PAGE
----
4. You’ll be more open to change

When you practice self-compassion you will become more flexible and willing to experience all the diversity that life has to offer. You not only look forward to change, you seek it out because this is what growth and development are all about. Change is difficult and requires commitment and energy and when you become willing to expend effort into personal development you also learn how to stop and take stock of your life. Rest is imperative and learning to be still in the present moment long enough to love who and where you are; without indulgence, this is what inner peace feels like.

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Diane Koopman

Writer, Author, Novelist, Self-Publisher

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Last Updated on February 13, 2019

10 Things Happy People Do Differently

10 Things Happy People Do Differently

Think being happy is something that happens as a result of luck, circumstance, having money, etc.? Think again.

Happiness is a mindset. And if you’re looking to improve your ability to find happiness, then check out these 10 things happy people do differently.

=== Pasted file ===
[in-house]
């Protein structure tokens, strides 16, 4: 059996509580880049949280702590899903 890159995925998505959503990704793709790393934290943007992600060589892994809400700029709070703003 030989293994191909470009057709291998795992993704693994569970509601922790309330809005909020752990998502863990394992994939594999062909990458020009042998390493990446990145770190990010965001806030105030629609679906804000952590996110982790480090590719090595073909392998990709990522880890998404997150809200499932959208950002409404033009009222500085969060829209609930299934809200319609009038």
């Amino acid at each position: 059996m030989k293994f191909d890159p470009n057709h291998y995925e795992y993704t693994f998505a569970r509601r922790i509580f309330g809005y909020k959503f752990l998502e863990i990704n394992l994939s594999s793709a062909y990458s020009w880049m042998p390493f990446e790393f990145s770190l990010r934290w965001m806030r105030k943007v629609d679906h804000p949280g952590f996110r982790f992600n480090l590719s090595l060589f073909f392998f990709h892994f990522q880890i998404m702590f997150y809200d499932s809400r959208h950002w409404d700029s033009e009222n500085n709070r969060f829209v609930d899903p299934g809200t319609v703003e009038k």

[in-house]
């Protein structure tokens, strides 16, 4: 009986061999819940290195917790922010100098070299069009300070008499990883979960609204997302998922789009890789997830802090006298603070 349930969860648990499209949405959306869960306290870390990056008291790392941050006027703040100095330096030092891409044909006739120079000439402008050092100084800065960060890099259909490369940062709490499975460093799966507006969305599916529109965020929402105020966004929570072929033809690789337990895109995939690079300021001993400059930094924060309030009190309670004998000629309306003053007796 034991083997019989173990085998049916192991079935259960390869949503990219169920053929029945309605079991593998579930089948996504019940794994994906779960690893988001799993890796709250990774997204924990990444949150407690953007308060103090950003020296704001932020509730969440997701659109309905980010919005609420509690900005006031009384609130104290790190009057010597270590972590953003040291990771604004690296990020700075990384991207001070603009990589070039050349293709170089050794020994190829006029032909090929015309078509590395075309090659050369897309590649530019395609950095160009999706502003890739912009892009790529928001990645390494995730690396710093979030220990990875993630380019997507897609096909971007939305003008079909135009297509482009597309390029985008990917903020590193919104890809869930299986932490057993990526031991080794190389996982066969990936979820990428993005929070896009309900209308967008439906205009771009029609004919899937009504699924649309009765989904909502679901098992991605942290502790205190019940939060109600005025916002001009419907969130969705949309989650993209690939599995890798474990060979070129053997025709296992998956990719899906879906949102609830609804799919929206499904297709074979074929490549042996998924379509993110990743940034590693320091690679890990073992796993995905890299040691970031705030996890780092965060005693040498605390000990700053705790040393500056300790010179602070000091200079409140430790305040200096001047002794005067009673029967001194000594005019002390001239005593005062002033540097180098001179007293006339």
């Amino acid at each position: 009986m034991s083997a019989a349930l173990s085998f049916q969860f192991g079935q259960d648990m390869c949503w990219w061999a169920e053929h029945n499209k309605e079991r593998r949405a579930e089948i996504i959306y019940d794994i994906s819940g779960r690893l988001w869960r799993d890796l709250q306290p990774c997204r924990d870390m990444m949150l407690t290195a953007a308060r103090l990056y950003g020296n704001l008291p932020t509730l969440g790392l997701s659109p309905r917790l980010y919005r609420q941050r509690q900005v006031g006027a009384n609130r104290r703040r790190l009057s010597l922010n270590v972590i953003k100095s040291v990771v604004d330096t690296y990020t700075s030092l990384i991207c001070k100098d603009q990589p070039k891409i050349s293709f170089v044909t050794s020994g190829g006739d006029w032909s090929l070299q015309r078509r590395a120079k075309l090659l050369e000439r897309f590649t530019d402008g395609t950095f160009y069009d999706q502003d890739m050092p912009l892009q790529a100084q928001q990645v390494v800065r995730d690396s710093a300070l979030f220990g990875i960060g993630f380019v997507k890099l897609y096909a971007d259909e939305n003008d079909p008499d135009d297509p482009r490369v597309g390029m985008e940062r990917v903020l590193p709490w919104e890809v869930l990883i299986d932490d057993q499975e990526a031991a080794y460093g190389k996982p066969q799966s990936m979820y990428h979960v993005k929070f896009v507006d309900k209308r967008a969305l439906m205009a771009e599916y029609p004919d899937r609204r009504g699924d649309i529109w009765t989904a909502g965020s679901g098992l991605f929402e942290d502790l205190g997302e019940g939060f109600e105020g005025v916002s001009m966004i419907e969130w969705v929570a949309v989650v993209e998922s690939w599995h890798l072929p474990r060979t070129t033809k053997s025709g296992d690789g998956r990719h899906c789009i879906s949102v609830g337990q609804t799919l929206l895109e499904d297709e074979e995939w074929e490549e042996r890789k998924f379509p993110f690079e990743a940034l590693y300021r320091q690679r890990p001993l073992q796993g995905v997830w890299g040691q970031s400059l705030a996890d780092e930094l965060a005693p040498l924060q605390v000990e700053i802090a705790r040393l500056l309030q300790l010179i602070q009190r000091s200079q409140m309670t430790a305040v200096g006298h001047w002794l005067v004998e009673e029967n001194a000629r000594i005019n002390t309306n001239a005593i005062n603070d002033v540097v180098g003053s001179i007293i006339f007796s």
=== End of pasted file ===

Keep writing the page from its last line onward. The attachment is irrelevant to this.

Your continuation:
Happiness is not something ready made. It comes from your own actions. -Dalai Lama

1. Happy people find balance in their lives.

Folks who are happy have this in common: they’re content with what they have, and don’t waste a whole lot of time worrying and stressing over things they don’t. Unhappy people do the opposite: they spend too much time thinking about what they don’t have. Happy people lead balanced lives. This means they make time for all the things that are important to them, whether it’s family, friends, career, health, religion, etc.

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2. Happy people abide by the golden rule.